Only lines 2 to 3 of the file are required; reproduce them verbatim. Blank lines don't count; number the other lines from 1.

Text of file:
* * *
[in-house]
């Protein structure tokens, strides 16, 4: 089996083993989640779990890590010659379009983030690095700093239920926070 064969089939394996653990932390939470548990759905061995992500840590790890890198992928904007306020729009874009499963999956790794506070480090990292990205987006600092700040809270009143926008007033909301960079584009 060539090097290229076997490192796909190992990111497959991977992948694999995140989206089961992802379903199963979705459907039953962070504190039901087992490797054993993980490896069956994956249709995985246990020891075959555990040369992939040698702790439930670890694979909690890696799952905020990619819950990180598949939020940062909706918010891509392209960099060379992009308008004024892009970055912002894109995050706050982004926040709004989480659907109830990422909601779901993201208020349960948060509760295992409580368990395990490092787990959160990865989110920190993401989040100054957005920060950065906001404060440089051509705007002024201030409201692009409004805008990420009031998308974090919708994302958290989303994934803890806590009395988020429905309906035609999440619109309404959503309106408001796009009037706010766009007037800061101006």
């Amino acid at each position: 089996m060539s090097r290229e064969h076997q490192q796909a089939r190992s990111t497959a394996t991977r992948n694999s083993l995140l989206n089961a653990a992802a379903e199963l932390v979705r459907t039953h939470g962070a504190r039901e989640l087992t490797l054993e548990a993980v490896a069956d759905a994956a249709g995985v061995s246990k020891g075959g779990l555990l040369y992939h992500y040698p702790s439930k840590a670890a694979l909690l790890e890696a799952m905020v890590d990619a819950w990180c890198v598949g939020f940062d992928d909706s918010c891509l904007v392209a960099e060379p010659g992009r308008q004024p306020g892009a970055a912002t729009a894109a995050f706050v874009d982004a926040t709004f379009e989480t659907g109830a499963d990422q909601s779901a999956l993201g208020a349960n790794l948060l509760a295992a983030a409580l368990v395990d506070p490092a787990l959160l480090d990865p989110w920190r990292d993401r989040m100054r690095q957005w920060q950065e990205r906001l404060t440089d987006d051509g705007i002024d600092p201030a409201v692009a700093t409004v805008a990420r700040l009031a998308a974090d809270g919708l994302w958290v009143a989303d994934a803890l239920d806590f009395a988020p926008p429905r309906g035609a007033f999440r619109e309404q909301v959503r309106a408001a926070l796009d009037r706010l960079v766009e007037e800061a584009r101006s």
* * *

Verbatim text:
């Protein structure tokens, strides 16, 4: 089996083993989640779990890590010659379009983030690095700093239920926070 064969089939394996653990932390939470548990759905061995992500840590790890890198992928904007306020729009874009499963999956790794506070480090990292990205987006600092700040809270009143926008007033909301960079584009 060539090097290229076997490192796909190992990111497959991977992948694999995140989206089961992802379903199963979705459907039953962070504190039901087992490797054993993980490896069956994956249709995985246990020891075959555990040369992939040698702790439930670890694979909690890696799952905020990619819950990180598949939020940062909706918010891509392209960099060379992009308008004024892009970055912002894109995050706050982004926040709004989480659907109830990422909601779901993201208020349960948060509760295992409580368990395990490092787990959160990865989110920190993401989040100054957005920060950065906001404060440089051509705007002024201030409201692009409004805008990420009031998308974090919708994302958290989303994934803890806590009395988020429905309906035609999440619109309404959503309106408001796009009037706010766009007037800061101006």
């Amino acid at each position: 089996m060539s090097r290229e064969h076997q490192q796909a089939r190992s990111t497959a394996t991977r992948n694999s083993l995140l989206n089961a653990a992802a379903e199963l932390v979705r459907t039953h939470g962070a504190r039901e989640l087992t490797l054993e548990a993980v490896a069956d759905a994956a249709g995985v061995s246990k020891g075959g779990l555990l040369y992939h992500y040698p702790s439930k840590a670890a694979l909690l790890e890696a799952m905020v890590d990619a819950w990180c890198v598949g939020f940062d992928d909706s918010c891509l904007v392209a960099e060379p010659g992009r308008q004024p306020g892009a970055a912002t729009a894109a995050f706050v874009d982004a926040t709004f379009e989480t659907g109830a499963d990422q909601s779901a999956l993201g208020a349960n790794l948060l509760a295992a983030a409580l368990v395990d506070p490092a787990l959160l480090d990865p989110w920190r990292d993401r989040m100054r690095q957005w920060q950065e990205r906001l404060t440089d987006d051509g705007i002024d600092p201030a409201v692009a700093t409004v805008a990420r700040l009031a998308a974090d809270g919708l994302w958290v009143a989303d994934a803890l239920d806590f009395a988020p926008p429905r309906g035609a007033f999440r619109e309404q909301v959503r309106a408001a926070l796009d009037r706010l960079v766009e007037e800061a584009r101006s």